Freesteel Blog » 2013 » February

Thursday, February 28th, 2013 at 7:01 pm - - Machining 2 Comments »

Work that is not productive, such as duplicating someone else’s work, subtracts from work that is productive. This matters when you are getting old and tired and no longer able to catch up on mistakes by programming all hours of the night.

I feel it is necessary to spend excessive time working out what needs to be done due to the dire shortcomings of the internal comms system. It’s easy to know where you are in a small company, because there are so few of you and the coverage is predictable. Duplication of other work (done by people in another company) takes place consciously and strategically. But in a large organization you can find 20 people smarter and younger than you each day, and there is no way that one of them hasn’t already programmed what you are about to waste the next two weeks programming. What is it again? Have I got a triangle colliding with a cone that is being swung on the end of a stick? I can easily enter a state of paralysis.

I continually look for clues everywhere. Last night I listened to the 4th quarter earnings report where the CEO read out his deadly dull prepared statements, and then got quizzed by the owners of the company.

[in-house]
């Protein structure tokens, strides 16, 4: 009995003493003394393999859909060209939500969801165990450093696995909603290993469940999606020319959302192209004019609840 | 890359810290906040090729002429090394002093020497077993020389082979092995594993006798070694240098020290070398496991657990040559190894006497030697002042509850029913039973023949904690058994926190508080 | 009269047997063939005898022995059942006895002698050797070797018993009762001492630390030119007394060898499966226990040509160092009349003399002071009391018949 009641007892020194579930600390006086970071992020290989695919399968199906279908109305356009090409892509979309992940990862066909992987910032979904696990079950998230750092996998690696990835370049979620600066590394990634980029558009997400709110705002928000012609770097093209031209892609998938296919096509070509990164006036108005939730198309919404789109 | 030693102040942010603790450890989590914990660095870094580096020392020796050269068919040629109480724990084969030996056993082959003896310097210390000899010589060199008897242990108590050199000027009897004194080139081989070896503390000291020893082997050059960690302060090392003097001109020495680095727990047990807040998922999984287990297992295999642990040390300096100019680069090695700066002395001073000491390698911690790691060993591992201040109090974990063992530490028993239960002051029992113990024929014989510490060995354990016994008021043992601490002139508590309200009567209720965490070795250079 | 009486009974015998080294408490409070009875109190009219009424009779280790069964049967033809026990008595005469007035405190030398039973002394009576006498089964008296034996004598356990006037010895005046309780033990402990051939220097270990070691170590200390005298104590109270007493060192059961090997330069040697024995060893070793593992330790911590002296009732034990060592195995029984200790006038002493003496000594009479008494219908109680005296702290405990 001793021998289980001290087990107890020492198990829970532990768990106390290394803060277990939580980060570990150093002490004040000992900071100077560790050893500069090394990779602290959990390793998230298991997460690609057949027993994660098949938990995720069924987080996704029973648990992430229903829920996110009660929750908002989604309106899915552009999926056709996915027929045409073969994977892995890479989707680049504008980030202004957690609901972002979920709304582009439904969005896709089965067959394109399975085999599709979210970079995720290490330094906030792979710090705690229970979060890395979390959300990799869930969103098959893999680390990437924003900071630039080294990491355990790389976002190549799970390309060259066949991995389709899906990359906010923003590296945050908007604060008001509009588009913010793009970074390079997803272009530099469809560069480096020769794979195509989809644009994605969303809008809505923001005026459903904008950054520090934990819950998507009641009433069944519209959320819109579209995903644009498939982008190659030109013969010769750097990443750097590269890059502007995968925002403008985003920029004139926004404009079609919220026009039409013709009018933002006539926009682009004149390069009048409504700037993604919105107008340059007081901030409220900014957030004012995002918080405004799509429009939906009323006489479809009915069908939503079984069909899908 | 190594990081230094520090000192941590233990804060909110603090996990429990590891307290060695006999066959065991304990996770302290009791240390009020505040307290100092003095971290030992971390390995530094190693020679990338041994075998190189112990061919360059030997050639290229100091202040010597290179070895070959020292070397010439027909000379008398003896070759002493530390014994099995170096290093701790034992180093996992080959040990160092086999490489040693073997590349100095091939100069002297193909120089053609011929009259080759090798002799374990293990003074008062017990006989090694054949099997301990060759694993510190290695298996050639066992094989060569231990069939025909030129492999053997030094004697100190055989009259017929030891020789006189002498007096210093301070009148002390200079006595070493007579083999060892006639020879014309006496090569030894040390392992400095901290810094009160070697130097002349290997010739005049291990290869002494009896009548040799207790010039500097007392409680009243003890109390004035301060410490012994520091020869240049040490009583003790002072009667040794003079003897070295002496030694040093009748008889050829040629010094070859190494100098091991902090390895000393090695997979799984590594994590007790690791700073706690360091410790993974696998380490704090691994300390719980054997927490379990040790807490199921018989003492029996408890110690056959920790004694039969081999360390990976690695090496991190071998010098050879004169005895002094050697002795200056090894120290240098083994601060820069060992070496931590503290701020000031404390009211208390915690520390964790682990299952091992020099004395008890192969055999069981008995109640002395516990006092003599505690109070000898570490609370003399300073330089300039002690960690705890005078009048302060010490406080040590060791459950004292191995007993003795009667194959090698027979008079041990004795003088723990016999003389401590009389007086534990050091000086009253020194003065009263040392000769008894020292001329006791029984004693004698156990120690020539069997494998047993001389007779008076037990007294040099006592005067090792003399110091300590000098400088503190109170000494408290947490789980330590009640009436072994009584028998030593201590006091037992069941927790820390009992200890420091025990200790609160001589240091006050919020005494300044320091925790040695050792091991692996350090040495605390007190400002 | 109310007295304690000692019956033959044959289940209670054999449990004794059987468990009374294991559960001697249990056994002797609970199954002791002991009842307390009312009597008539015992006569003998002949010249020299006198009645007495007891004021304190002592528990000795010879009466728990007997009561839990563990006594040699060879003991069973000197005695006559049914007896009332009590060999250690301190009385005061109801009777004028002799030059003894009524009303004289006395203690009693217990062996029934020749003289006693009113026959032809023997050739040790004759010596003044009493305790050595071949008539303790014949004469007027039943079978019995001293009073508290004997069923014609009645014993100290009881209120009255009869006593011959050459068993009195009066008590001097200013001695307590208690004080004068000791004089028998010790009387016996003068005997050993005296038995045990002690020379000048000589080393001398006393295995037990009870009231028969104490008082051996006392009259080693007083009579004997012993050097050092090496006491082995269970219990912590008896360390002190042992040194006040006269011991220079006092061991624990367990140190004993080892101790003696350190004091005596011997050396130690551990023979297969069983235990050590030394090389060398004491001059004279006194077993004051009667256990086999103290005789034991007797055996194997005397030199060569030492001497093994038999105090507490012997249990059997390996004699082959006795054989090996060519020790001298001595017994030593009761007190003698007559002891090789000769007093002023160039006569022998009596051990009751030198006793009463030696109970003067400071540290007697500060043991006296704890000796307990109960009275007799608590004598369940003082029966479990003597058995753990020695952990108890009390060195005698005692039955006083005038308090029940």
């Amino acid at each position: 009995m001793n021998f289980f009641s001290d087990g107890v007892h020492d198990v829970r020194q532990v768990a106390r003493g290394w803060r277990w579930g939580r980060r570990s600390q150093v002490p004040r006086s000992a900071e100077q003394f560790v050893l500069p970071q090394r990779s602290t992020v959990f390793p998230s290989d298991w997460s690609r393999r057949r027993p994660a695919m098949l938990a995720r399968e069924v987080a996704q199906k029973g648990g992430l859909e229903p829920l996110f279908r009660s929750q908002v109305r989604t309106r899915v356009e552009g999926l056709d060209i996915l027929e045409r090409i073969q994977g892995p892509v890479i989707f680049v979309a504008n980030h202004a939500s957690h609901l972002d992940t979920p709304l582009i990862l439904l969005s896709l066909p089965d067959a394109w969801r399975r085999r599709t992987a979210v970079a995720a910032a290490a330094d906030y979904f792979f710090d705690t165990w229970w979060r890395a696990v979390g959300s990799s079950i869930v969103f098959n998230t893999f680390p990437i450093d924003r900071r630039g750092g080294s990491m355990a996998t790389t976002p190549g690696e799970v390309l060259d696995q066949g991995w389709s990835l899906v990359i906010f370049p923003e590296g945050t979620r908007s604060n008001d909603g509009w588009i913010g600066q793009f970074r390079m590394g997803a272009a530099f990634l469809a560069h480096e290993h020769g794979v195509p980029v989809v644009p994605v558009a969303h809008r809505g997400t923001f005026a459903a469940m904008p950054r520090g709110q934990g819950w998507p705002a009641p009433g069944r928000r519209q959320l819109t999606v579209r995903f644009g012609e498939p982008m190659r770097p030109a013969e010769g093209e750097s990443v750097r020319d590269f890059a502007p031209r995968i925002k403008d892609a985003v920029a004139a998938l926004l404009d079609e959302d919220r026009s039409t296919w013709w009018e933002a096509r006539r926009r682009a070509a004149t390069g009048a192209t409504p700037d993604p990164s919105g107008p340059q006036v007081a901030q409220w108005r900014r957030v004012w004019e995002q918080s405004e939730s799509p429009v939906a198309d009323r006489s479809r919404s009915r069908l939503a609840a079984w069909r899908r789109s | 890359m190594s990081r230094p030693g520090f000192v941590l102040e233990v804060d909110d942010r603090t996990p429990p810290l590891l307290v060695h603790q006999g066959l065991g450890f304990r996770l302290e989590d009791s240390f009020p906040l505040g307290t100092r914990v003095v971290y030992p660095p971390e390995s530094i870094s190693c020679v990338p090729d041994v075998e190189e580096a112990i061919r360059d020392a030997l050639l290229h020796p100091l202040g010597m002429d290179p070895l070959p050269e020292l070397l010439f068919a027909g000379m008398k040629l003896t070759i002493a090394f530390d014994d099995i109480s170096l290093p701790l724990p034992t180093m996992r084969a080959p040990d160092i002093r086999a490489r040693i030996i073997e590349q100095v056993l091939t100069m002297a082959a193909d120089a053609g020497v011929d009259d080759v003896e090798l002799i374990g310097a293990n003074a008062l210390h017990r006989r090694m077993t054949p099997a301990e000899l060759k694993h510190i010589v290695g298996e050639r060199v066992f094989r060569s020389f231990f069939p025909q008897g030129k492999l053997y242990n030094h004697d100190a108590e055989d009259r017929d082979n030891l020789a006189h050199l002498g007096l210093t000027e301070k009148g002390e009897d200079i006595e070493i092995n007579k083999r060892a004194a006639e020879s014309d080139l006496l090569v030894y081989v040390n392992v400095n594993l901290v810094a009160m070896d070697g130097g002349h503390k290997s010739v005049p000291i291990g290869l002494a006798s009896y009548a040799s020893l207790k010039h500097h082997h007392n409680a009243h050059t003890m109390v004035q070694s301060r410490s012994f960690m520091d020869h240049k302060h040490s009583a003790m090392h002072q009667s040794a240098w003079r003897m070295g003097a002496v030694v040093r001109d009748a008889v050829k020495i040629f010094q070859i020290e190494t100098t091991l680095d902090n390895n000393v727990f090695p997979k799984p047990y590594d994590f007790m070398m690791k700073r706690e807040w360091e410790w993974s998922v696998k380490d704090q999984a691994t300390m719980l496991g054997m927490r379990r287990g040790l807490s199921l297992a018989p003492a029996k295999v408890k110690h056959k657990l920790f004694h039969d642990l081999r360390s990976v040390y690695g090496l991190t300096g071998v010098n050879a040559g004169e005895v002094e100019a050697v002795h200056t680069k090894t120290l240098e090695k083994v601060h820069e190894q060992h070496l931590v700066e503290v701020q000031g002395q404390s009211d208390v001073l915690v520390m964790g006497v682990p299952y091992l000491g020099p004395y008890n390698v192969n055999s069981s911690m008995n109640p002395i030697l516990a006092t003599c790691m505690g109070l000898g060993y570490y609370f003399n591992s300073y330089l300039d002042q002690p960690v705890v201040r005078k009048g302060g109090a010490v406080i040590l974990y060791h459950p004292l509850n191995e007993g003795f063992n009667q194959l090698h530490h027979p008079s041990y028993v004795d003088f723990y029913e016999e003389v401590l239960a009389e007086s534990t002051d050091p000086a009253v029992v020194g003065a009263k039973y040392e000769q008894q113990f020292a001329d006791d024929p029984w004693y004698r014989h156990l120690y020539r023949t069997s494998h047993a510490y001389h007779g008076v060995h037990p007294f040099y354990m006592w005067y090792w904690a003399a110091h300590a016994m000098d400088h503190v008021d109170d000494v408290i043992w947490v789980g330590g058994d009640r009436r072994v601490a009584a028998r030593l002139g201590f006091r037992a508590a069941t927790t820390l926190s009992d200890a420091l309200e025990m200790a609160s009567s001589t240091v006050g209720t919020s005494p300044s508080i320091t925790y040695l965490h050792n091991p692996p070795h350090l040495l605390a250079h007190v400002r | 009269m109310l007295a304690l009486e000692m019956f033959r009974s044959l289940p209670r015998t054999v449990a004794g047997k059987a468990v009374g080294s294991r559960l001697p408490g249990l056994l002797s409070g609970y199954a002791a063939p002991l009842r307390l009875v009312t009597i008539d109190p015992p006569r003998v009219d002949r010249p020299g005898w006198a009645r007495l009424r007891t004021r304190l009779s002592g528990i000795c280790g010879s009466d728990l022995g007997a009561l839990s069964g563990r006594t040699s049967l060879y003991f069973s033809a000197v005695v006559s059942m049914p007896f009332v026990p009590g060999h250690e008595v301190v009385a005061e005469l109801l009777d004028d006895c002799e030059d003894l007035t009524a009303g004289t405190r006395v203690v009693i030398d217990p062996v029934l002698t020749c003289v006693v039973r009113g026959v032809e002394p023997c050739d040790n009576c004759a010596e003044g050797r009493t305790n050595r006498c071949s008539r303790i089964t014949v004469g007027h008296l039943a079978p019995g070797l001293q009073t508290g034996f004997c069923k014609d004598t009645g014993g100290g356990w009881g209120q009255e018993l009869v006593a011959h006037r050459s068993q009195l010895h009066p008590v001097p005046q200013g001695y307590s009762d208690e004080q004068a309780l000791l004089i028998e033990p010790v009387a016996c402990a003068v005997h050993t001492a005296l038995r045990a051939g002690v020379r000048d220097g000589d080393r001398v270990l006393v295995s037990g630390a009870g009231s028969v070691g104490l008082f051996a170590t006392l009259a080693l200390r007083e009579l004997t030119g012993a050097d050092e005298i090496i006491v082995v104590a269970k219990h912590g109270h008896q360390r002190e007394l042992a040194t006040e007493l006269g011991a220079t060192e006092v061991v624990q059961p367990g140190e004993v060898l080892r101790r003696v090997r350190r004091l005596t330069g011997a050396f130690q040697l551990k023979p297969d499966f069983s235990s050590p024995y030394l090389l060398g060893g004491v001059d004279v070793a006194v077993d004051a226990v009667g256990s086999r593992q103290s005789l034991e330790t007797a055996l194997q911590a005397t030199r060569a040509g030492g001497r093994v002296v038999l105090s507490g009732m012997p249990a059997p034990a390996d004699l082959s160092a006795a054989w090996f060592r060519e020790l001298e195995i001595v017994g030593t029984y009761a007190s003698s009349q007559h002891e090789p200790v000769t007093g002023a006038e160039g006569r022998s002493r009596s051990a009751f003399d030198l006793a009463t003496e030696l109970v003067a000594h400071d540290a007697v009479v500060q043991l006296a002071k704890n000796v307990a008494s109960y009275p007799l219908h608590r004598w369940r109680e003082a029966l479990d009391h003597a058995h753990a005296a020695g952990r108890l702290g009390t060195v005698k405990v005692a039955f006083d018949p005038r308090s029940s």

Tuesday, February 19th, 2013 at 8:52 am - - Cave, Kayak Dive 1 Comment »

With clear weather and no caving planned, I got a chance to sneak in some kayak diving out of Bull Bay. Now that I have money from having a job, I said, Why don’t we stay in a hotel, rather than try to camp or go to a B&B? It was, after all, February. In Anglesey. The Bull Bay Hotel overlooks Bull Bay and cost only £70 for one night for the two of us. We got lucky. Especially with the meal on Saturday night.

After a whole morning of faffing, we got off in time for an evening dive at Y Cochran Rock half a km from the beach at dusk.

It’s a small reef in 8m of water very close to the cliffs with a surprising amount of life. Basically, this rock here. It was also very silty. Becka got cold in the 7 degree C water. I surfaced and got my new waterproof caving torch that’s supposed to be mounted to a helmet and went back for more. It cut the clag like ice and really brought out the colour from the murk. I’d go back to this site again.

Dive number 2 was on the wreck of the Pansy just off the headland out from the beach where the overfalls normally play. Slack water was scheduled for 7am which, as the beach was 20 yards away from the hotel, meant we were willing to get up before dawn to do it with the promise of a big breakfast afterwards. The cargo ships were still parked in Liverpool Bay from the night before.


Sunday, February 10th, 2013 at 4:54 pm - - Machining 2 Comments »